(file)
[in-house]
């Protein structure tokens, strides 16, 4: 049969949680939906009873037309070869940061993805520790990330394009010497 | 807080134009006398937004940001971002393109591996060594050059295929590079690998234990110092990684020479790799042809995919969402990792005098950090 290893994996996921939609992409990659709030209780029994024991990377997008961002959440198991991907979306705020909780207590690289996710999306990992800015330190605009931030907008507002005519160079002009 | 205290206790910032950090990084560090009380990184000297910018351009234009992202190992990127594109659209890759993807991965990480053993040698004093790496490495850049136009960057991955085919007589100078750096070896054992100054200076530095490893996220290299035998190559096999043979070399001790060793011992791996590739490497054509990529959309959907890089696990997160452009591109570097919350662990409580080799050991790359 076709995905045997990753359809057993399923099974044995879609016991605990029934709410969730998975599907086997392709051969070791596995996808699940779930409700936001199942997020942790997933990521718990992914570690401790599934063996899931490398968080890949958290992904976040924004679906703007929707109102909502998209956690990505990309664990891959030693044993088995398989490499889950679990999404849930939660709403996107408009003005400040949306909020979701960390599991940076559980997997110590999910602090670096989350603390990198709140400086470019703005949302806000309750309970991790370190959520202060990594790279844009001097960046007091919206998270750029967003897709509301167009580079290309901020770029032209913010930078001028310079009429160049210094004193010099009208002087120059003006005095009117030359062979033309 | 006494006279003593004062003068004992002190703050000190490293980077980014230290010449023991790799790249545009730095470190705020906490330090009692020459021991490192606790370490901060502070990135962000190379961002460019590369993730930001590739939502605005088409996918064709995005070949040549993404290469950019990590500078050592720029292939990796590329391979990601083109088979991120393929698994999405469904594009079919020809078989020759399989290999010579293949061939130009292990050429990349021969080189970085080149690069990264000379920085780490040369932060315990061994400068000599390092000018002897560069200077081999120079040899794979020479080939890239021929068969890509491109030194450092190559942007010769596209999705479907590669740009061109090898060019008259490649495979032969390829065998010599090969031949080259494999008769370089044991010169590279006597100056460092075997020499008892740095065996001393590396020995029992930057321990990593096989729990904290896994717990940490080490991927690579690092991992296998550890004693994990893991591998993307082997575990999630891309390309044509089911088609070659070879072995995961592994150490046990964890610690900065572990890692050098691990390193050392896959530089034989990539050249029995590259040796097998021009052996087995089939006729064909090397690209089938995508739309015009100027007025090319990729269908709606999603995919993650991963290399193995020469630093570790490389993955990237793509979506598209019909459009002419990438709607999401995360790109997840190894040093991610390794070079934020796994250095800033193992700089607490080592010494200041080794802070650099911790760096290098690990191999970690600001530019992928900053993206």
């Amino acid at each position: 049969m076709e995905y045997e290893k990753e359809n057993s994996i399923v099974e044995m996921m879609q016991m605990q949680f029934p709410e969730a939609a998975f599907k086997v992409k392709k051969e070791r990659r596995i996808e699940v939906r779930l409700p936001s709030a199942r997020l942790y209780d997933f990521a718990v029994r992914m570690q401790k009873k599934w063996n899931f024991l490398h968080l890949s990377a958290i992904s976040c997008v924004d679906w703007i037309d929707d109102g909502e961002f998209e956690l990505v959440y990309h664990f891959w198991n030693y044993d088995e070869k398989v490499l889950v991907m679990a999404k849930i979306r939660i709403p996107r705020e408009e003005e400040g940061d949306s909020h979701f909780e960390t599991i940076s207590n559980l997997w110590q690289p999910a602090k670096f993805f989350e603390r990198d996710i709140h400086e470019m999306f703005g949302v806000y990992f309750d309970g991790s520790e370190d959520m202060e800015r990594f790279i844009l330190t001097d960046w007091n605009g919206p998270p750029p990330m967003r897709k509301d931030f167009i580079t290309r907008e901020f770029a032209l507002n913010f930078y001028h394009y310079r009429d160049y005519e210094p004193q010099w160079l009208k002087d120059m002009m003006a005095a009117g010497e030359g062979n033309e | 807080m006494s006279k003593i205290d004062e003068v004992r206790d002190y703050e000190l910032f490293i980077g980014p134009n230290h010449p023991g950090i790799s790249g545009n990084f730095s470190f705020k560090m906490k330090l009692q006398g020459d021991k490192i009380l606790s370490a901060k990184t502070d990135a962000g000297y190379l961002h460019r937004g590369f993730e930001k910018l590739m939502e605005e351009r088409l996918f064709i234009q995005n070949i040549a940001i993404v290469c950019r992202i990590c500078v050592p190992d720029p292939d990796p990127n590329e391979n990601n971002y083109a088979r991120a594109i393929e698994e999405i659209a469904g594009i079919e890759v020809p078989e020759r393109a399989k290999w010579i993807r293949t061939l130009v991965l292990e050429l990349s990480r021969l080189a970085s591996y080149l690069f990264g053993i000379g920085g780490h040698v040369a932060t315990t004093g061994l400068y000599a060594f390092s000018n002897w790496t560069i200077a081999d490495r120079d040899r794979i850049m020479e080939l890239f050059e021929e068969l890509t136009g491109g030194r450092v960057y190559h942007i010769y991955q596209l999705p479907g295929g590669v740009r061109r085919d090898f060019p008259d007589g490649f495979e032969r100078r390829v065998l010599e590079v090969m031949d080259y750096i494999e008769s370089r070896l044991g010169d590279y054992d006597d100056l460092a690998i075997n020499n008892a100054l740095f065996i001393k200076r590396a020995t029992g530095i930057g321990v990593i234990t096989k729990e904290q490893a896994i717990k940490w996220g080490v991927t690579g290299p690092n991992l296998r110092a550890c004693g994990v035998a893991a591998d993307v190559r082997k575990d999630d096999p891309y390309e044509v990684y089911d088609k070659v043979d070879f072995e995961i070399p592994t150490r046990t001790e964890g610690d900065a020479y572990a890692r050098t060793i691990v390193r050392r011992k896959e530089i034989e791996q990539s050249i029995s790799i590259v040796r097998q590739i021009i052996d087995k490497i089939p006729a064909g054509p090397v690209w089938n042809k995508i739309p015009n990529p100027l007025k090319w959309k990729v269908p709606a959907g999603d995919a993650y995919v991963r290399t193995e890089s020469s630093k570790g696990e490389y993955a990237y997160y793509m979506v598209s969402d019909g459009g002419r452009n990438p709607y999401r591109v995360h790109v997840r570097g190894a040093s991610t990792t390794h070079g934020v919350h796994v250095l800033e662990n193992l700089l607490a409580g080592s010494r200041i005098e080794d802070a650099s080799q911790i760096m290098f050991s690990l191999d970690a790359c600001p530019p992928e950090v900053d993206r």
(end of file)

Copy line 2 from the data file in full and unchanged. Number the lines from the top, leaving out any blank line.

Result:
């Protein structure tokens, strides 16, 4: 049969949680939906009873037309070869940061993805520790990330394009010497 | 807080134009006398937004940001971002393109591996060594050059295929590079690998234990110092990684020479790799042809995919969402990792005098950090 290893994996996921939609992409990659709030209780029994024991990377997008961002959440198991991907979306705020909780207590690289996710999306990992800015330190605009931030907008507002005519160079002009 | 205290206790910032950090990084560090009380990184000297910018351009234009992202190992990127594109659209890759993807991965990480053993040698004093790496490495850049136009960057991955085919007589100078750096070896054992100054200076530095490893996220290299035998190559096999043979070399001790060793011992791996590739490497054509990529959309959907890089696990997160452009591109570097919350662990409580080799050991790359 076709995905045997990753359809057993399923099974044995879609016991605990029934709410969730998975599907086997392709051969070791596995996808699940779930409700936001199942997020942790997933990521718990992914570690401790599934063996899931490398968080890949958290992904976040924004679906703007929707109102909502998209956690990505990309664990891959030693044993088995398989490499889950679990999404849930939660709403996107408009003005400040949306909020979701960390599991940076559980997997110590999910602090670096989350603390990198709140400086470019703005949302806000309750309970991790370190959520202060990594790279844009001097960046007091919206998270750029967003897709509301167009580079290309901020770029032209913010930078001028310079009429160049210094004193010099009208002087120059003006005095009117030359062979033309 | 006494006279003593004062003068004992002190703050000190490293980077980014230290010449023991790799790249545009730095470190705020906490330090009692020459021991490192606790370490901060502070990135962000190379961002460019590369993730930001590739939502605005088409996918064709995005070949040549993404290469950019990590500078050592720029292939990796590329391979990601083109088979991120393929698994999405469904594009079919020809078989020759399989290999010579293949061939130009292990050429990349021969080189970085080149690069990264000379920085780490040369932060315990061994400068000599390092000018002897560069200077081999120079040899794979020479080939890239021929068969890509491109030194450092190559942007010769596209999705479907590669740009061109090898060019008259490649495979032969390829065998010599090969031949080259494999008769370089044991010169590279006597100056460092075997020499008892740095065996001393590396020995029992930057321990990593096989729990904290896994717990940490080490991927690579690092991992296998550890004693994990893991591998993307082997575990999630891309390309044509089911088609070659070879072995995961592994150490046990964890610690900065572990890692050098691990390193050392896959530089034989990539050249029995590259040796097998021009052996087995089939006729064909090397690209089938995508739309015009100027007025090319990729269908709606999603995919993650991963290399193995020469630093570790490389993955990237793509979506598209019909459009002419990438709607999401995360790109997840190894040093991610390794070079934020796994250095800033193992700089607490080592010494200041080794802070650099911790760096290098690990191999970690600001530019992928900053993206």